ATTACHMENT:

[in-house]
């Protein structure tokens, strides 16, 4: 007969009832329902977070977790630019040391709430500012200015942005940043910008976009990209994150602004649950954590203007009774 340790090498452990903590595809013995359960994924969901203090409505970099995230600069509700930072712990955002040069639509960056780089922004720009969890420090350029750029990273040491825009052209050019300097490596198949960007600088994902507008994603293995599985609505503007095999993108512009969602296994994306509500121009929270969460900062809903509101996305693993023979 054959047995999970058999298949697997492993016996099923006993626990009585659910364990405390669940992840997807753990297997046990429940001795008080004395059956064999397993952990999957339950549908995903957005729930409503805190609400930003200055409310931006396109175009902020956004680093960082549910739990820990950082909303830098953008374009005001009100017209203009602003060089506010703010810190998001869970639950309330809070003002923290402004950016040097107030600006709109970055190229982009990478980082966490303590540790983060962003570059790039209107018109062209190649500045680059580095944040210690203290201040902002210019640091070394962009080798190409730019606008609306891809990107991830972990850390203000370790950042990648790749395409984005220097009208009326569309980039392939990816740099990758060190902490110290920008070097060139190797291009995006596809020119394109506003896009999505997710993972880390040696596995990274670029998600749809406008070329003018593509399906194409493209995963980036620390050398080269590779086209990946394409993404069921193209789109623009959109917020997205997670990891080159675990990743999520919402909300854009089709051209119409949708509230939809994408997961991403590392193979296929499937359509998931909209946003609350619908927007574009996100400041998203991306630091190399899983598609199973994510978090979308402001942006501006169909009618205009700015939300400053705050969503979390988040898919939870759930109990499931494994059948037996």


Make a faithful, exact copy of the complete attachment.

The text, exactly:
[in-house]
């Protein structure tokens, strides 16, 4: 007969009832329902977070977790630019040391709430500012200015942005940043910008976009990209994150602004649950954590203007009774 340790090498452990903590595809013995359960994924969901203090409505970099995230600069509700930072712990955002040069639509960056780089922004720009969890420090350029750029990273040491825009052209050019300097490596198949960007600088994902507008994603293995599985609505503007095999993108512009969602296994994306509500121009929270969460900062809903509101996305693993023979 054959047995999970058999298949697997492993016996099923006993626990009585659910364990405390669940992840997807753990297997046990429940001795008080004395059956064999397993952990999957339950549908995903957005729930409503805190609400930003200055409310931006396109175009902020956004680093960082549910739990820990950082909303830098953008374009005001009100017209203009602003060089506010703010810190998001869970639950309330809070003002923290402004950016040097107030600006709109970055190229982009990478980082966490303590540790983060962003570059790039209107018109062209190649500045680059580095944040210690203290201040902002210019640091070394962009080798190409730019606008609306891809990107991830972990850390203000370790950042990648790749395409984005220097009208009326569309980039392939990816740099990758060190902490110290920008070097060139190797291009995006596809020119394109506003896009999505997710993972880390040696596995990274670029998600749809406008070329003018593509399906194409493209995963980036620390050398080269590779086209990946394409993404069921193209789109623009959109917020997205997670990891080159675990990743999520919402909300854009089709051209119409949708509230939809994408997961991403590392193979296929499937359509998931909209946003609350619908927007574009996100400041998203991306630091190399899983598609199973994510978090979308402001942006501006169909009618205009700015939300400053705050969503979390988040898919939870759930109990499931494994059948037996």